Sunday, January 13, 2008

Using aireplay attack 1

The simplest scenario is when these attacks, 1 and 0, work together. There are situations when attack 1 will not work (i.e. MAC filtering is on), but it will work most of the time, and it's real quick.


Currently, if you're following along, you should have 2 Konsoles open and running airodump and aireplay attack 3. If not, go back and follow the directions in the past 2 posts.


If yes, the fun is almost here. Open another Konsole shell, and at the prompt


Type : aireplay-ng -1 0 -e 07B402920894 rausb0


Like always, you must replace -e .... with your own target ESSID and substitute rausb0 with your own network interface name. Most of what you just typed should already be understood by you. If not, go back and read the past few posts. The new stuff is this:


-1 - This is the number attack we're using. It is a fake authentication attack, making us authenticated with the AP so that we can deauthenticate, as you'll soon see.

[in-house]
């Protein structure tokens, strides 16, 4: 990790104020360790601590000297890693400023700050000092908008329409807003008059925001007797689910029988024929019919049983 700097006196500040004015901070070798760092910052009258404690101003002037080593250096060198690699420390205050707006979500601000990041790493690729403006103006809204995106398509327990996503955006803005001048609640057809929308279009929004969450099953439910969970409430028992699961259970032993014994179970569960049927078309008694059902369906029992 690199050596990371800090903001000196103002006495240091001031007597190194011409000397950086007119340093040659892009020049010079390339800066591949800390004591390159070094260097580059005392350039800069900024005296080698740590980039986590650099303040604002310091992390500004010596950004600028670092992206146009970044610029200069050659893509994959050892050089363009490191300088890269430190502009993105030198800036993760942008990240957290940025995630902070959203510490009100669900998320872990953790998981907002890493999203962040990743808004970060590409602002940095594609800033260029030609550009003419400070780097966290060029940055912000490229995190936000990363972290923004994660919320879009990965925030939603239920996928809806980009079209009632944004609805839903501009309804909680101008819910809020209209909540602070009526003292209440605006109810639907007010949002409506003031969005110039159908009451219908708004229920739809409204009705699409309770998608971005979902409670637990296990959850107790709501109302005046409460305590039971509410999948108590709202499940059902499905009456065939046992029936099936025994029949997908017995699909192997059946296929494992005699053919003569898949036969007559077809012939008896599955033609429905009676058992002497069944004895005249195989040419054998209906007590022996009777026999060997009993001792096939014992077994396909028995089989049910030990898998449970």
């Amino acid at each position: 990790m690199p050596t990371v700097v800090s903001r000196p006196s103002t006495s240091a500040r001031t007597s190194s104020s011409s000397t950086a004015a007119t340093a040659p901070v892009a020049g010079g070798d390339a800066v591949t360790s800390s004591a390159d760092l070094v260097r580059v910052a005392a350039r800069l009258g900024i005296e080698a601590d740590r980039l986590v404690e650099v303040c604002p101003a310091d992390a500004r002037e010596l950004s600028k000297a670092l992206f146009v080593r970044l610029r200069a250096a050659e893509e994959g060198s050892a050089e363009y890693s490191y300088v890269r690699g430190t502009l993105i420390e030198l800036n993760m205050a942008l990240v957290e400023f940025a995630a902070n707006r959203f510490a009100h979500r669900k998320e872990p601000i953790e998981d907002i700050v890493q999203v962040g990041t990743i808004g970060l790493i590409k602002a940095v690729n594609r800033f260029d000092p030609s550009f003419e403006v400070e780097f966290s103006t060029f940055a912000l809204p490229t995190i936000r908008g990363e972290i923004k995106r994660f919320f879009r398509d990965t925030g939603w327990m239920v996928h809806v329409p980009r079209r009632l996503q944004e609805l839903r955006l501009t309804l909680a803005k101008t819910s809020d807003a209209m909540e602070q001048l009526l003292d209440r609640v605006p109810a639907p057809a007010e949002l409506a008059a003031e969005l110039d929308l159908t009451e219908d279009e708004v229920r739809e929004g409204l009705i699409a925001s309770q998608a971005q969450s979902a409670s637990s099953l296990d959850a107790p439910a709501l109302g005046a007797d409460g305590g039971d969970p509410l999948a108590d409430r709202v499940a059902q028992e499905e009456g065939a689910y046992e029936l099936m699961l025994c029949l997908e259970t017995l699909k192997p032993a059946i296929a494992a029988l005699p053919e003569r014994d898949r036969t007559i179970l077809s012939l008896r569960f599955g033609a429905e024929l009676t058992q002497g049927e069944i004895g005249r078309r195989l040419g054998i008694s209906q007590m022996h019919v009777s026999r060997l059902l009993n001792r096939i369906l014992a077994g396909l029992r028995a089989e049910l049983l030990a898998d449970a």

0 - This is the delay between tries, if it doesn't happen on the first try, for a variety of reasons.


The rest is old stuff.


You must have fairly good power showing in airodump for this to work. With my rausb0 I need over 40 showing in the power column. Your experience may differ greatly. If all goes well, when you press Enter you should see something like:


12:41:58 Sending authentication request (Open System)
12:41:58 Authentication successful
12:41:58 Sending Association Request
12:41:58 Association successful :-)







What just happened is that you became associated with the AP, meaning that if you lose association, the AP will send out a call to get you back. This is what will usually start the ARP request. If you take a look at you Konsole running attack 3, it possibly started shooting already now. More often than not, you'll have to wait for the next step.

There can be many reasons that you won't be able to associate with the AP, meaning this attack failed. First of all, the AP may have MAC filtering on, which may be able to be circumvented. We'll get to that at a later time. Or you may not be close enough to the AP to associate. It can also be that the encryption is WPA, not WEP, so you cannot use this method to inject. If all went as described above, you are ready to read on.

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